Blog | A year in the life of the UK Youth Commissioner!
How is it that a year can seem like such a long time ago, and yet has gone so quickly? On this day last year, my life was literally changing before my eyes. After a month of preparation and training, the movement were being informed of my appointment as the UK Youth Commissioner, and to say life would never quite be the same again would be an understatement!
Taking on a national role within the Scout Association has been one of the most educational experiences of my life. You have this responsibility to lead on the strategic planning of the movement, whilst still being visible to members as much as possible, and of course consulting on your proposed vision for the future. One day you’re speaking at an event in the Houses of Parliament in front of MPs, CEOs of educational charities and other youth organisations; the next day you’re running sessions for adult volunteers within Scouting, not only trying to share the resources and expertise of Headquarters but, most importantly, to find out what they want and need to ensure Scouting, particularly YouthShaped Scouting, is a success on their patch. Overall though, the most fun days are ones where I get to talk directly with other young people and hear their experiences in Scouting. Our Movement is full of stories, and it’s these stories that motivate me so much.
It’s an incredibly empowering position to be in, knowing that the decisions you make and discussions that you are part of are changing the future of Scouting across the whole of the UK, helping it become more accessible, more relevant, safer, enjoyed by even more young people...The list could go on and on. This feeling of pride and ownership of Scouting needs to be experienced by all of our young people, as they have the opportunity to shape their own Scouting in partnership with adult volunteers.
Why the Programme is so important in Youth Shaped Scouting
However, not every young person will have their opinion heard by being part of an Executive Committee, a County Team or a District Youth Forum, nor will they all be Youth Commissioners for their local area as, to be honest, the majority of young people might not even care about being involved in those sorts of roles/opportunities. That’s absolutely okay, it just reaffirms the fact that the most important platform for Youth Shaped Scouting is week in and week out within the sections. It provides the opportunity for young people to work with volunteers and contribute towards every part of their Programme, from planning their own international adventures to helping deliver a section meeting, and reviewing last term’s Programme. This is essential in keeping Scouting relevant to under 25s in 2015, and will really help ensure that every single young person in the Scout Association has the opportunity to have their voice heard and acted upon.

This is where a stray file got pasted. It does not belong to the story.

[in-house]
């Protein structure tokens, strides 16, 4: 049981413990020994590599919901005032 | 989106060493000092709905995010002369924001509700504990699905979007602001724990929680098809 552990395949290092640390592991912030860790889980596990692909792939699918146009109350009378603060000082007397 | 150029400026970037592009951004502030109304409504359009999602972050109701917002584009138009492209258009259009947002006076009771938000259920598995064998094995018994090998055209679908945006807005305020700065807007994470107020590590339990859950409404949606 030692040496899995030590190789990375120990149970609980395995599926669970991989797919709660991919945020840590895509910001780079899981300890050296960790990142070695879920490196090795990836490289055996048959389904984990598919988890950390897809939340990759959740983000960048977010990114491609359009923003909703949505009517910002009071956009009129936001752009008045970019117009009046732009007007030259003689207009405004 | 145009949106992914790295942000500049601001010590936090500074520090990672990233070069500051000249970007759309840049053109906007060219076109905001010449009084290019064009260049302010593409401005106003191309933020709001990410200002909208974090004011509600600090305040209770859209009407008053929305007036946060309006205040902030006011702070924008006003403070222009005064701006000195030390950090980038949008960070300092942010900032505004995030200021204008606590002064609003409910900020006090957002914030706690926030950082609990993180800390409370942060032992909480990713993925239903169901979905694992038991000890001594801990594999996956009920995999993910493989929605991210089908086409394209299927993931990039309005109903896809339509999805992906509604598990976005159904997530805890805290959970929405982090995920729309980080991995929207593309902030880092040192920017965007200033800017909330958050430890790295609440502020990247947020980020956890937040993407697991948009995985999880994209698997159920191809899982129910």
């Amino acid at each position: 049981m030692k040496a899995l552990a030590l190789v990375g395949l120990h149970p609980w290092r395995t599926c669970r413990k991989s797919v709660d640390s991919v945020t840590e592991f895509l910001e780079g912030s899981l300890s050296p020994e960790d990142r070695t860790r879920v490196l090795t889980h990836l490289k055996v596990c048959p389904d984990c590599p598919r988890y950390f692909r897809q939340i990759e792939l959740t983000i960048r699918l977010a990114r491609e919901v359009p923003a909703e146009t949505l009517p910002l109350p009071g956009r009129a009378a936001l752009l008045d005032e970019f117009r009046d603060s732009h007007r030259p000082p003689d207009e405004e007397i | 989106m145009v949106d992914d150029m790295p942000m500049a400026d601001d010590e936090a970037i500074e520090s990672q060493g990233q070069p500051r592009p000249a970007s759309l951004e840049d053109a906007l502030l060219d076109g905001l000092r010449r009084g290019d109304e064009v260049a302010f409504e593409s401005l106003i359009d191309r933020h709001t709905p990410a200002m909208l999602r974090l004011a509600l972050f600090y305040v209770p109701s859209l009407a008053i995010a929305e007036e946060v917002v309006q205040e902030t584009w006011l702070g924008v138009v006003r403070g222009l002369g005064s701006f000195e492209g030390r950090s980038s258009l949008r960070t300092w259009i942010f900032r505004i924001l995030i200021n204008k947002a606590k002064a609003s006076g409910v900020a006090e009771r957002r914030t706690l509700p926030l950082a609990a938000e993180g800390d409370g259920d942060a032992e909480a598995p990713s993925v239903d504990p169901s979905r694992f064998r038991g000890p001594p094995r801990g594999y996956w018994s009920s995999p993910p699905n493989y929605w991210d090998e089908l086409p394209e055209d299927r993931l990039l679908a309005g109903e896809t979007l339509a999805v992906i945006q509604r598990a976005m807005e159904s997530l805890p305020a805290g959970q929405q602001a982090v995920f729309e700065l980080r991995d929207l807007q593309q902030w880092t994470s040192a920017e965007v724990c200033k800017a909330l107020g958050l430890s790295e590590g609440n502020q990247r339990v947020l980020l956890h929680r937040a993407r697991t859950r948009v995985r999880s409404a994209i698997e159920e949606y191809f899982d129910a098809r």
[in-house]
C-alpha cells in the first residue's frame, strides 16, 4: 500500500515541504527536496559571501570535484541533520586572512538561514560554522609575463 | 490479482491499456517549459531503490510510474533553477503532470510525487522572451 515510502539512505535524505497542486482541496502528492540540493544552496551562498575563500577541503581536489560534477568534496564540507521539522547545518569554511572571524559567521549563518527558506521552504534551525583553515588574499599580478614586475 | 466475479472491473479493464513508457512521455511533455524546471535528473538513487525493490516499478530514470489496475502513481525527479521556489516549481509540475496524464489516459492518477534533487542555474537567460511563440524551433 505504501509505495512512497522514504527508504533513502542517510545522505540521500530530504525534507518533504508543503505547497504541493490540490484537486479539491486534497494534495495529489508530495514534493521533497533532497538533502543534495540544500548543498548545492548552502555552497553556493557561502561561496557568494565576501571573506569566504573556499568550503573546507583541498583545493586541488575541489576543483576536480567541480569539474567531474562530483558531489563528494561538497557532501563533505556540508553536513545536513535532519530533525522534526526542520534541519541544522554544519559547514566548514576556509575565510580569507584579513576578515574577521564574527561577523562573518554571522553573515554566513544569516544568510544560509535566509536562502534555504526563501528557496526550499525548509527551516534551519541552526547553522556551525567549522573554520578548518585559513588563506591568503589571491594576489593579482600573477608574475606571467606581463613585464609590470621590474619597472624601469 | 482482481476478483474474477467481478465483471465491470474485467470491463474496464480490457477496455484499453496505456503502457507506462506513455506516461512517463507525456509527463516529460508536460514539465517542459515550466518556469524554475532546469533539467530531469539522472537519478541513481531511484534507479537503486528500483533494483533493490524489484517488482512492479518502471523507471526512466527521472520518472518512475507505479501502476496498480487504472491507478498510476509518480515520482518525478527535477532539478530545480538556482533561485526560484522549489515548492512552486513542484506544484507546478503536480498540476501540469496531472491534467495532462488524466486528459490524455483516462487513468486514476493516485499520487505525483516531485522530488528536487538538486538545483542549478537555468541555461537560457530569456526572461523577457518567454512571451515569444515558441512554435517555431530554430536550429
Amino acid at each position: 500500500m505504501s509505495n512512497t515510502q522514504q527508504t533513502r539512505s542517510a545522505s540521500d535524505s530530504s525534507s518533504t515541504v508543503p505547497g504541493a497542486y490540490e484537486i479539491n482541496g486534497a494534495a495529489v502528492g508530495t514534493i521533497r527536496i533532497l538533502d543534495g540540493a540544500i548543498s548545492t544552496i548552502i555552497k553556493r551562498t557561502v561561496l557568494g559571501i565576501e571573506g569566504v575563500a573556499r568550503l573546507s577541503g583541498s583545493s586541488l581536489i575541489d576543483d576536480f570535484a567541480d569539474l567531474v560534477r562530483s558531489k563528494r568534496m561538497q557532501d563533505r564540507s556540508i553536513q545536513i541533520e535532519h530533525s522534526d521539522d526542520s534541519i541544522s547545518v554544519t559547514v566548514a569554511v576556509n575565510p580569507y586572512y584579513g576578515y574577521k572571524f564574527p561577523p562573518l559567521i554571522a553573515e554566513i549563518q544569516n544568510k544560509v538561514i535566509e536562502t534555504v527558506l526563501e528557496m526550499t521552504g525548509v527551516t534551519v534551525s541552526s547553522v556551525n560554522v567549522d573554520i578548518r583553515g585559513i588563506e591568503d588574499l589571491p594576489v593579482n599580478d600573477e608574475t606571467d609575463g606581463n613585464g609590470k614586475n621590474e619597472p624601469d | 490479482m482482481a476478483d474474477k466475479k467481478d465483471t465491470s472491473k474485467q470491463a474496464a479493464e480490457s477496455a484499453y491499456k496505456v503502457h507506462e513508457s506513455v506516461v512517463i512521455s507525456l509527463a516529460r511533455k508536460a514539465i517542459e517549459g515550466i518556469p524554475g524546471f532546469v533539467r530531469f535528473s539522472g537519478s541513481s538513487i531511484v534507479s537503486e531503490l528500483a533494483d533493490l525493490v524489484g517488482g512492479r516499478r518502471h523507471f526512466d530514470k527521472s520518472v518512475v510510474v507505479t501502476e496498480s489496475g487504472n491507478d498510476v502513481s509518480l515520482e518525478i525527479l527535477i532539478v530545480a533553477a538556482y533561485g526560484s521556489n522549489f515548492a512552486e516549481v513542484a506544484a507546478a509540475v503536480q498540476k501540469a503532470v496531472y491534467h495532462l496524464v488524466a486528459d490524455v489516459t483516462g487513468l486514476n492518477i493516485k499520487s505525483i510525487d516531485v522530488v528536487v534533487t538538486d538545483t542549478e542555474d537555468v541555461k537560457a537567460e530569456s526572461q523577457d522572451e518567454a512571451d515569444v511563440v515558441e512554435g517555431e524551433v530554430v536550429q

Yes, it’s important that we offer forums, and other mechanisms for young people to be involved on a District, County and National level, but these will only be successful and meaningful if we get Youth Shaped Scouting right at the grass roots, preparing younger sections to take on more responsibility and accountability for their Scouting as they progress into older sections. This way, by the time Network comes around, they are running their own projects, as well as getting involved as a volunteer as and when they are ready.
The most vital role in Scouting...
Which brings it down to this: every volunteer in Scouting is contributing to making Youth Shaped Scouting happen for young people, however I believe that section leaders are the backbone of Scouting; without them we would have no Movement and I would have nothing or nobody to support. Sometimes I am envious of their role and here is why…
Let’s take the example of our aim to grow Scouting. Whilst I absolutely love being part of the national team that supports and monitors the growth of Scouting across the whole of the UK, offering every young person the opportunity to experience life changing adventure through the Scouts, section leaders are the people who get to see it and live it.
Our section leaders, supporters and helpers are the ones who, at the end of the night, can watch their newest recruit going home with a big smile on their face, excitedly telling their parents and carers about the fun they have had at Cubs. They can say: ‘I know I have made an impact this evening’. That’s why as soon as I finish university I am so excited to get into a regular routine, meaning alongside my incredible role of UK Youth Commissioner, I will also have the time to consistently support a local Scout Group again…But first I have a few exams to pass!